Raytheon Technologies CEO Greg Hayes told investors in April of 2022 that the US had sent almost a quarter of its stockpile of Stingers, and that production to replace them would be slow until they acquired more parts, by mid-2023. He also said that Stingers and Javelins were two of the most useful, and most used, weapons systems that the US could supply to Ukraine. Another weapons system that the US has been reluctant to send to Ukraine, for fear of escalating the conflict, are longer range rockets, ones that can hit Russian bases more than 200 miles (300 km) from the front lines. The UK has opened up inquiries for weapons of that range that could be procured by the British-led International Fund for Ukraine.
No official decision has been agreed upon, according to one anonymous British official. There is currently no confirmation of the type or quantity of the missiles being considered, but just presenting the subject to other European nations represents a big step forward in providing Ukraine with ability to strike distant airfields and munitions supply locations that are being used to prosecute the war against Ukraine. The US has also thrown its hat into the ring in this regard, as the Biden administration is clearly willing to supply any weapons short of front-line fighters and long-range missiles. On May 9, 2023, the US Department of Defense announced the latest package earmarked for Ukraine totaling $1.2 billion, under a sweeping program called the Ukraine Security Assistance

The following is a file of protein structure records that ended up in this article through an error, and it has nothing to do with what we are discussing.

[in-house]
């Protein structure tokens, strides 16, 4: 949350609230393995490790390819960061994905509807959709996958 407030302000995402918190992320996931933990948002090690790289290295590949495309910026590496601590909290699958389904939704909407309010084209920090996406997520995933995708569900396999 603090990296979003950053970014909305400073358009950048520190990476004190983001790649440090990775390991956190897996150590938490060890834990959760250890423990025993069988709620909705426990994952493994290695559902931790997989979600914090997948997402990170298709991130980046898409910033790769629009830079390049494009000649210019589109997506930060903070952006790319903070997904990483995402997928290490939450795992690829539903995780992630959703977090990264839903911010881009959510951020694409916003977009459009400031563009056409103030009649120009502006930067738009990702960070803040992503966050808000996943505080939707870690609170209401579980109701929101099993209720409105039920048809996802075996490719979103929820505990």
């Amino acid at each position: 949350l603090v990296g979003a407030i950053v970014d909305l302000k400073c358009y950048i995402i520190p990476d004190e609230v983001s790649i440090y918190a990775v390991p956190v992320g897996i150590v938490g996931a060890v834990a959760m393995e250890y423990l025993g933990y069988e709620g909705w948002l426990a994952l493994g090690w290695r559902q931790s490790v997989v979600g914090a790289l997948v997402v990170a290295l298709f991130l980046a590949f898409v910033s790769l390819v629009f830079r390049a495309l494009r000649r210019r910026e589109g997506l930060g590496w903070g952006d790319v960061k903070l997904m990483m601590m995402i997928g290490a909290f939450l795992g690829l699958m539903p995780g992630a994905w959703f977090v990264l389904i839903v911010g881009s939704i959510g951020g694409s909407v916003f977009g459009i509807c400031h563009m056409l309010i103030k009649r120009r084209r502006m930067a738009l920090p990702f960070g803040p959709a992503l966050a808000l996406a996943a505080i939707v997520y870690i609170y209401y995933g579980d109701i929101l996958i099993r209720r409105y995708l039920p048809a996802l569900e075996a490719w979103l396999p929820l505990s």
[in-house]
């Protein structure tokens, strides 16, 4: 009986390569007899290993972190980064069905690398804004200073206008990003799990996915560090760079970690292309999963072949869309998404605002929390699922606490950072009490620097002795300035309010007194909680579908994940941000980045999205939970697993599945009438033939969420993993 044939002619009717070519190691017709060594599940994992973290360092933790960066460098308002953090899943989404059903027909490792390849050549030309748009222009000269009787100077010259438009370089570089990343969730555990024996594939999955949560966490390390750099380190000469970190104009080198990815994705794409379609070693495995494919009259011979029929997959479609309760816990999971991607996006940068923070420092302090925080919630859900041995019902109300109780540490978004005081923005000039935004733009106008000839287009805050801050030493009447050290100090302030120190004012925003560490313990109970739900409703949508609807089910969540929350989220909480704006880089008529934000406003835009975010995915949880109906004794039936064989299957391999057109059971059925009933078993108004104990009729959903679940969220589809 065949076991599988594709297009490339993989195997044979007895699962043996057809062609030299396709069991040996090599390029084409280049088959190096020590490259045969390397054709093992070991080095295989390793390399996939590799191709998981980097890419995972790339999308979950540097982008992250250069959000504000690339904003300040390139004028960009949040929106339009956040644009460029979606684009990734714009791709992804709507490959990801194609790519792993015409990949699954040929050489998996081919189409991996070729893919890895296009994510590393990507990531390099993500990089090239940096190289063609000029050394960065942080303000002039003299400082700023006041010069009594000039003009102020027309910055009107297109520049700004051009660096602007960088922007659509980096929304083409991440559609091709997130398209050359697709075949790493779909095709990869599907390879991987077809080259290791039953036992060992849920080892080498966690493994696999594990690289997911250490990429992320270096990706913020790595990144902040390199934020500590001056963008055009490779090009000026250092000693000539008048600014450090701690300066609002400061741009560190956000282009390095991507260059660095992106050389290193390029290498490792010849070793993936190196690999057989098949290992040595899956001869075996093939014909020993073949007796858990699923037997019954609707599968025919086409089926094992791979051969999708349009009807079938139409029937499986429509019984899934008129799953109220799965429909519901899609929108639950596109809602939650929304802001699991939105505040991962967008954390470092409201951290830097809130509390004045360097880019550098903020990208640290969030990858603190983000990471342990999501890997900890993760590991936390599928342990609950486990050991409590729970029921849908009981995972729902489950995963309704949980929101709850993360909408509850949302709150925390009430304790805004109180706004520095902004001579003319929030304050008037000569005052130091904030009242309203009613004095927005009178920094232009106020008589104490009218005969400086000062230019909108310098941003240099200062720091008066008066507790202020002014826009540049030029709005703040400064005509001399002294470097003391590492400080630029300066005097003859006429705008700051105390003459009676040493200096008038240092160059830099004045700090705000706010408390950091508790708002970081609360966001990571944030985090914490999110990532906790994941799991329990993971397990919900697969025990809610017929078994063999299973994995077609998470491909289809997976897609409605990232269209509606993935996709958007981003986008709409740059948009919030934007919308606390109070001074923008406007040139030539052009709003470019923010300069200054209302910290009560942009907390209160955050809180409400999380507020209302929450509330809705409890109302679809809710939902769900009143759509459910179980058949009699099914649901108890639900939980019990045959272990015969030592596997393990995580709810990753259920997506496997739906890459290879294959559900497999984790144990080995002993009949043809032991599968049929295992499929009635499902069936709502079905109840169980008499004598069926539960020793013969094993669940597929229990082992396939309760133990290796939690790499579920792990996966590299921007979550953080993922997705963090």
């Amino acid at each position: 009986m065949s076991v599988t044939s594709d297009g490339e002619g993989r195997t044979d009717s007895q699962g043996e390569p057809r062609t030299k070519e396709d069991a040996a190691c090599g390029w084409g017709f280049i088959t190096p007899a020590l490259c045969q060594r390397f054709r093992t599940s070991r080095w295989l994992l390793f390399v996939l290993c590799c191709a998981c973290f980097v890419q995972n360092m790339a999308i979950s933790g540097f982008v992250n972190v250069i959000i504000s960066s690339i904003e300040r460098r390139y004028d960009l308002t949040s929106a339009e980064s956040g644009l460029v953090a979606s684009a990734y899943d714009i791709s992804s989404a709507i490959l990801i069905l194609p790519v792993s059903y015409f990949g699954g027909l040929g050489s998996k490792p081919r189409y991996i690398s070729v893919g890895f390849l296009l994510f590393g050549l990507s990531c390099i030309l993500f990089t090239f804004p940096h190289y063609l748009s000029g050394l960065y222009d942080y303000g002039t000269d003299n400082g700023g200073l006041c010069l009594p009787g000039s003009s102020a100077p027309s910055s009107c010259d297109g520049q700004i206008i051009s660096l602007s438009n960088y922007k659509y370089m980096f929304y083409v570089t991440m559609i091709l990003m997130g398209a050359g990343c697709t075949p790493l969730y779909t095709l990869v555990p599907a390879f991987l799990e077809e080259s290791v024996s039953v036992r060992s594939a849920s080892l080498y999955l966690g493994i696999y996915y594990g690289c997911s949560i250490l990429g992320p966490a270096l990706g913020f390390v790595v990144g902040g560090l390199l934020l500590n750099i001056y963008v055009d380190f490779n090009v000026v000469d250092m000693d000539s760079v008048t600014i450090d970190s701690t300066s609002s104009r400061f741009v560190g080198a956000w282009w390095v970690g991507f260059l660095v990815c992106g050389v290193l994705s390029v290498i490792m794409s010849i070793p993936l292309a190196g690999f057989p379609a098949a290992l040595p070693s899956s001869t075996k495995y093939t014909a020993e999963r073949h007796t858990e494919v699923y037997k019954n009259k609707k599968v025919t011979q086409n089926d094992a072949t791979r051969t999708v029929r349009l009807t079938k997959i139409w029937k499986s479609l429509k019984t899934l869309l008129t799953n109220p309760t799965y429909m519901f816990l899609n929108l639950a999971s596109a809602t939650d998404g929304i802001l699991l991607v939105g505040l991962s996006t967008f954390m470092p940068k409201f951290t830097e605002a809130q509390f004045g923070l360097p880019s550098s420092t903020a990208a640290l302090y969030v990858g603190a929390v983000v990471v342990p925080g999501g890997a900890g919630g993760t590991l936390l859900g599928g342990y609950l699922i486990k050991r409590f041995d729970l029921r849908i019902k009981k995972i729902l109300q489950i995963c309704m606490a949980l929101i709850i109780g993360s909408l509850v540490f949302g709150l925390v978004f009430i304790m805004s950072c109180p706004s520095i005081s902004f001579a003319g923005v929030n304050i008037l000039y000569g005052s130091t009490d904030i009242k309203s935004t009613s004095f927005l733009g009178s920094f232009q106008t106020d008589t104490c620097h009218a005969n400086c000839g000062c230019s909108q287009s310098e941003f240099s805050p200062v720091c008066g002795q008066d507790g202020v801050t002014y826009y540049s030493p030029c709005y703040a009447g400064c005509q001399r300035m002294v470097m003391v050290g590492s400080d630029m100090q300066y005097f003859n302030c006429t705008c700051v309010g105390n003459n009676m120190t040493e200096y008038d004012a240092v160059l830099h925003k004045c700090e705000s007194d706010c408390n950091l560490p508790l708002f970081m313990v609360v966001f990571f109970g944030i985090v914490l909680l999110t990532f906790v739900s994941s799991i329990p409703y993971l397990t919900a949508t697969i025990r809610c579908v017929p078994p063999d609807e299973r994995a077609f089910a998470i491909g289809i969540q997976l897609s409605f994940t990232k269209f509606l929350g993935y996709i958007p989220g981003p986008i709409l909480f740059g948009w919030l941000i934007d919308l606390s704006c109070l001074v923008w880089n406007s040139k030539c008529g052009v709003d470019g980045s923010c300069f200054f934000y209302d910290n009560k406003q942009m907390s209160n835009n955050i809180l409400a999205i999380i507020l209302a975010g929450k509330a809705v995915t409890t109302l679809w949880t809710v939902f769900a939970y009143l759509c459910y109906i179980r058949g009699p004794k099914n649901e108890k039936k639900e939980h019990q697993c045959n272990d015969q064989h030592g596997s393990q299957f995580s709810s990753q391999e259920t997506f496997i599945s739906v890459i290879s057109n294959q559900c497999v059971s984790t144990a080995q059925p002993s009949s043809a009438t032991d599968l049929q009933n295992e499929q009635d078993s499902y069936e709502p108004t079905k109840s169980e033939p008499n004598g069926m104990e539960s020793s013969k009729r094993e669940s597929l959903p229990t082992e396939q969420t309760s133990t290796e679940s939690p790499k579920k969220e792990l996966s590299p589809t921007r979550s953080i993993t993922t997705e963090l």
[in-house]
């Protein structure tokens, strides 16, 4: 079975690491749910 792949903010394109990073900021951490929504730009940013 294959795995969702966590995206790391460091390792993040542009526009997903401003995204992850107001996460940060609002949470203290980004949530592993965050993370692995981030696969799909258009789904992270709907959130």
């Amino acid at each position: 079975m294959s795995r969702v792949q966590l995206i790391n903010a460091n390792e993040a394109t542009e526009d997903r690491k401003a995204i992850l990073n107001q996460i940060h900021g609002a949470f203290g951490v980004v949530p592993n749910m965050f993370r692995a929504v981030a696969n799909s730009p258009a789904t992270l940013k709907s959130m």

Initiative (USAI). This package will supply additional air defense systems and munitions; equipment to integrate Western air defense launchers, missiles, and radars with Ukraine's air defense systems; ammunition for counter-Unmanned Aerial Systems (to bring down Russian drones); more 155mm artillery shells; and commercial satellite imagery services, as well as support for training, maintenance, and sustainment activities. Much of this is not a direct expenditure, but is allowed under the Presidential Drawdown authority (PDA), which allocated an initial $11 billion in aid, much of it drawing from existing stockpiles of US material, with additional supplemental allowances of more than $3.7 billion for the fiscal year of 2023. Any discussion about supplying Ukraine with more advanced US tanks, long-range missiles, or front-line fighter aircraft from the US or the West has always been met with stiff opposition from Russian diplomats and government officials as well as nuclear saber-rattling.